There is a clear gender divide, with 2.9 million men (9%) willing to cut travel insurance compared to just 1 million women (4%).
In addition, Londoners are likeliest to travel without insurance (9%), more than twice as likely as those from Yorkshire & Humberside and Wales (4% each).
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Check out why travel insurance for seniors is so important.
Over 75s Holidaymakers over the age of 80 are increasingly being refused travel insurance over 80 because most policies are imposing an upper age limit, according to Intune, the financial services arm of charity Help the Aged.
Looking for travel insurance for the over 71s? Check out our guide for the Over 71s
Also bear in mind travel over 85 travel insurance too.
Its research examined 495 travel insurance policies, and found that 97 per cent imposed upper age limits, while a quarter did not provide cover for travellers aged over 65. More than 70 per cent would not cover those aged 75 or over, despite the fact that older travellers are jetsetting more than their younger counterparts. Intune's study shows the over-80s took more than 121,000 trips, lasting between three to six months, over the last year.
'We have found that older people holiday more widely than younger age groups, and for longer at a time,' says Stuart Castledine, Intune's managing director. 'Many people are electing to work until 70, leaving it even later in life to make the most of their retirement and leisure time through travel. But while the older generation flock to the sun or visit relatives abroad, insurance is getting harder to find.'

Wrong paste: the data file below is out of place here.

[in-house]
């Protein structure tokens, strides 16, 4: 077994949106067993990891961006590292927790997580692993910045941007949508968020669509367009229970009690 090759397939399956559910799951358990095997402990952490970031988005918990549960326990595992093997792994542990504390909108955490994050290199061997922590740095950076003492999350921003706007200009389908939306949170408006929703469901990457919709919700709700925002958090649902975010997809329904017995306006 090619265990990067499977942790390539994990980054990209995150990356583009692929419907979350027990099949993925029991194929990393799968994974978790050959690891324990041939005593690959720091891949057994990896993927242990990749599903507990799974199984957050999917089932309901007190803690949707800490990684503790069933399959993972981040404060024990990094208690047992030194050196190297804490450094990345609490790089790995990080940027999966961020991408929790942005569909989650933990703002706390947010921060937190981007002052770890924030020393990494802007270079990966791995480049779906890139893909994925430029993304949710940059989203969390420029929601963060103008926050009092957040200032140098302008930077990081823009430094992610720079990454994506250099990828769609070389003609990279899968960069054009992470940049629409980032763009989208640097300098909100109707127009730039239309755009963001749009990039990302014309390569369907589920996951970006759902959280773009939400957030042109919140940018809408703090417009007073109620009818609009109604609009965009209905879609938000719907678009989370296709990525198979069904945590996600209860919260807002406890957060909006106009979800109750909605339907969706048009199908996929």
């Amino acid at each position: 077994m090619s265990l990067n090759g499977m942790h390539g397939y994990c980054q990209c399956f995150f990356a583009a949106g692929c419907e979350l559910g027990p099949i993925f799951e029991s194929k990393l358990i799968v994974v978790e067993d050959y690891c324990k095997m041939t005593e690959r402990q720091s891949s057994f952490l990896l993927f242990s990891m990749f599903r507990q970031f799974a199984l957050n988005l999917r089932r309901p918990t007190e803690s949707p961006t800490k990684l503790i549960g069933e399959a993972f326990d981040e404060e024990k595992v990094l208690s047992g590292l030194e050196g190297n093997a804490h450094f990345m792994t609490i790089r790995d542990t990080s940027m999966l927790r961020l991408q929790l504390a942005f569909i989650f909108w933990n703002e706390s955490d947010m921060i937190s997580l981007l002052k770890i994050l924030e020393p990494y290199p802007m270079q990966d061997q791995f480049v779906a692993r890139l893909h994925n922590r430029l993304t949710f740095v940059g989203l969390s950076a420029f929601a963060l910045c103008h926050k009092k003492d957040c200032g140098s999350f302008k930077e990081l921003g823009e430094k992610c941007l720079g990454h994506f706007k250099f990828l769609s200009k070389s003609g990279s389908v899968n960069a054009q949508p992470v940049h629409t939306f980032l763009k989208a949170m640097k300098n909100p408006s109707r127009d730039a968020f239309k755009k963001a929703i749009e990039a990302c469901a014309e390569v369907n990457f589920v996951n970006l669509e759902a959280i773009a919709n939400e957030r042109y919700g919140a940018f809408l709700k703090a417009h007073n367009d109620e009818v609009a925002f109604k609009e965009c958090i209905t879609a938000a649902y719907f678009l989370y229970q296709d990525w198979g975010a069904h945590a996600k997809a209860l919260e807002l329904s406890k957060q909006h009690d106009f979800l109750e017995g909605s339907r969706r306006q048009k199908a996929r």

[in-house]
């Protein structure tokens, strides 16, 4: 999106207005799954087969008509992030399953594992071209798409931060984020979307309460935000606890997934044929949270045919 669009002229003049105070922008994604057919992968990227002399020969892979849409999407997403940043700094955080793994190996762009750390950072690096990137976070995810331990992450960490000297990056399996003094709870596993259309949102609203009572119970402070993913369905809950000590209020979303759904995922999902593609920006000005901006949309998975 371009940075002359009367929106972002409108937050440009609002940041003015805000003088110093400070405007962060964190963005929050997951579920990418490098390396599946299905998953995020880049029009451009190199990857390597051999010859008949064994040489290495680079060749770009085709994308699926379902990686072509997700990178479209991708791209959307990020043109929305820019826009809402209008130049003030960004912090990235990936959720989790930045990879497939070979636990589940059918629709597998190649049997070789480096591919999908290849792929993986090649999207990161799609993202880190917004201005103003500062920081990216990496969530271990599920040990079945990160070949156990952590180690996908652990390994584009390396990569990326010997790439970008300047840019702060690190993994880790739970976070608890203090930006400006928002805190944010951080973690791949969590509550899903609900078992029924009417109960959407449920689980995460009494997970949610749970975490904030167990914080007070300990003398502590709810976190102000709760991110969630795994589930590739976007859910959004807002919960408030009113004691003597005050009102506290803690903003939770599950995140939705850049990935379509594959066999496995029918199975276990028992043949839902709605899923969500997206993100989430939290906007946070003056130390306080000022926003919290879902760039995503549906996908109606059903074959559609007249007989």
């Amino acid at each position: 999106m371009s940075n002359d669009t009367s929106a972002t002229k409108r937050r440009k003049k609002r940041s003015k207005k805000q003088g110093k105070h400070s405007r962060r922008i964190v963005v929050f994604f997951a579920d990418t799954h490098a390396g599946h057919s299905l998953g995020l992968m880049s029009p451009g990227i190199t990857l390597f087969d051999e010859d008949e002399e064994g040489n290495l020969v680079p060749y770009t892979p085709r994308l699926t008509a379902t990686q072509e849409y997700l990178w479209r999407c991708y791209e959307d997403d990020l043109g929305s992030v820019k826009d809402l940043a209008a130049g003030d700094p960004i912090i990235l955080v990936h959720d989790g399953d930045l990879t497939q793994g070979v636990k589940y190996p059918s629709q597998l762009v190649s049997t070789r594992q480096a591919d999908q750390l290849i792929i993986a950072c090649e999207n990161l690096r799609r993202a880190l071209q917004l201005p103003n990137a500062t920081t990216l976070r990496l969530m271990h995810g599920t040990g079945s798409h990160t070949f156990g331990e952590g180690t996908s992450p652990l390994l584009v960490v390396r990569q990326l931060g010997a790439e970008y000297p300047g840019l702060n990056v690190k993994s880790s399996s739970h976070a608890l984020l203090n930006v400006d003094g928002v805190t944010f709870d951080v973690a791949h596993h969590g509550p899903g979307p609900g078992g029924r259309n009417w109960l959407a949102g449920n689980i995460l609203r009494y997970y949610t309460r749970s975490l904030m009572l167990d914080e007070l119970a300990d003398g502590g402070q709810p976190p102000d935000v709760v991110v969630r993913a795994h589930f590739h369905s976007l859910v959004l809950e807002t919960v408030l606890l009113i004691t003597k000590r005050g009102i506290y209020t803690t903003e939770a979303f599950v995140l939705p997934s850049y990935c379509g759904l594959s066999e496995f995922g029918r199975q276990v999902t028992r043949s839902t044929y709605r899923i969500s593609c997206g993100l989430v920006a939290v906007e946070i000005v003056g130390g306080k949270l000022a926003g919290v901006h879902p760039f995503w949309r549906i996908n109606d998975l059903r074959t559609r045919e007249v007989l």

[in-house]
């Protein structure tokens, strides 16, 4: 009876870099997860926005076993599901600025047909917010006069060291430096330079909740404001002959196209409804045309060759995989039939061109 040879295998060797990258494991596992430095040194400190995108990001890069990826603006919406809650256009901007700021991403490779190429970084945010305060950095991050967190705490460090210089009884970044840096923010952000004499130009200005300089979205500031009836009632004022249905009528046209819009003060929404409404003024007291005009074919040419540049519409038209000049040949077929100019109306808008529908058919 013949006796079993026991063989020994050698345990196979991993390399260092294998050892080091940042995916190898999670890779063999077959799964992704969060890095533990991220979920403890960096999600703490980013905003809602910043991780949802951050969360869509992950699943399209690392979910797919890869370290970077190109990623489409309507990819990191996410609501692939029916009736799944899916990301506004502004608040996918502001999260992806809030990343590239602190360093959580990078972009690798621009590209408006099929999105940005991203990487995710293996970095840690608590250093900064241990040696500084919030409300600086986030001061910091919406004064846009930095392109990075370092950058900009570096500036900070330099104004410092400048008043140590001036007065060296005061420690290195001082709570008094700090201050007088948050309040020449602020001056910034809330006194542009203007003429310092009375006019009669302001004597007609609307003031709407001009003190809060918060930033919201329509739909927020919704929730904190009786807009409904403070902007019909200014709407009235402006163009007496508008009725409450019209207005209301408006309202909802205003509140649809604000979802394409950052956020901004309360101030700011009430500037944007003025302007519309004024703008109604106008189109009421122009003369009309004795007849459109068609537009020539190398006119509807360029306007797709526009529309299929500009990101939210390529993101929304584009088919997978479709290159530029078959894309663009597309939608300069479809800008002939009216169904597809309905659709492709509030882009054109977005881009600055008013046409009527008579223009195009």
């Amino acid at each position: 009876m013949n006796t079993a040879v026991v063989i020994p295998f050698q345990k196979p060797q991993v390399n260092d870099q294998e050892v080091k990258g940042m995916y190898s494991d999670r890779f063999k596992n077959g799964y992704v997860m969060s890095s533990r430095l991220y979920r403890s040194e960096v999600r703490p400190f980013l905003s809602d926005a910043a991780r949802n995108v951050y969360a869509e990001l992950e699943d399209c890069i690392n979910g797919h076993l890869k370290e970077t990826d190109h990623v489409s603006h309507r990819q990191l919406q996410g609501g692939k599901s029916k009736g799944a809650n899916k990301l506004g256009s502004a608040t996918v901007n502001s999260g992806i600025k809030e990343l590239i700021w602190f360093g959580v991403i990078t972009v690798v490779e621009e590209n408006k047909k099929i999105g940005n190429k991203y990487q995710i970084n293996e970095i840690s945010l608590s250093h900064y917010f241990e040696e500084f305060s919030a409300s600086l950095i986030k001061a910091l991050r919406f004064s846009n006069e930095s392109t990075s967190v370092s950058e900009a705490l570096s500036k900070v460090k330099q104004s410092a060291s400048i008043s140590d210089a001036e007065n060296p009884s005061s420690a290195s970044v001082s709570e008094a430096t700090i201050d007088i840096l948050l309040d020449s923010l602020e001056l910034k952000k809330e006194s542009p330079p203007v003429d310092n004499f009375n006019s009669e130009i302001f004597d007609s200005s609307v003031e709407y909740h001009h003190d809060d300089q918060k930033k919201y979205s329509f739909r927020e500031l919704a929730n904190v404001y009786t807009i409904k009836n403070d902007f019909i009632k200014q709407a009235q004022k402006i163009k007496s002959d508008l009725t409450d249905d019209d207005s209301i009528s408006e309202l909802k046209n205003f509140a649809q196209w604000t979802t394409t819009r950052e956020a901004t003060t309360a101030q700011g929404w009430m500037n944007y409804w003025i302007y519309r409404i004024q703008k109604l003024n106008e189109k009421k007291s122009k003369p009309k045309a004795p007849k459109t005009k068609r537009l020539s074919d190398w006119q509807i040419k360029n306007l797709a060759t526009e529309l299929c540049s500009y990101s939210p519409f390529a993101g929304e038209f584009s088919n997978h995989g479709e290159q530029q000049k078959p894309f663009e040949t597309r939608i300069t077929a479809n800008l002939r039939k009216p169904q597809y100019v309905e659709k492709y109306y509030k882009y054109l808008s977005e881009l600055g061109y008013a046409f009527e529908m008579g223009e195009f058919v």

If you are an older person and looking for travel insurance for the over 75 then check out all the relevant links on this site.
Customers over 85 are eight times more likely to make a claim than those aged under 35, while those over 65 are three times more likely. But Castledine says this shouldn't mean that older people should be discouraged from travelling. 'The over-80s traveller has particular requirements which may need accommodating,' he says, 'But they do not want a system which writes them off at a time when they should be enjoying life to the full.'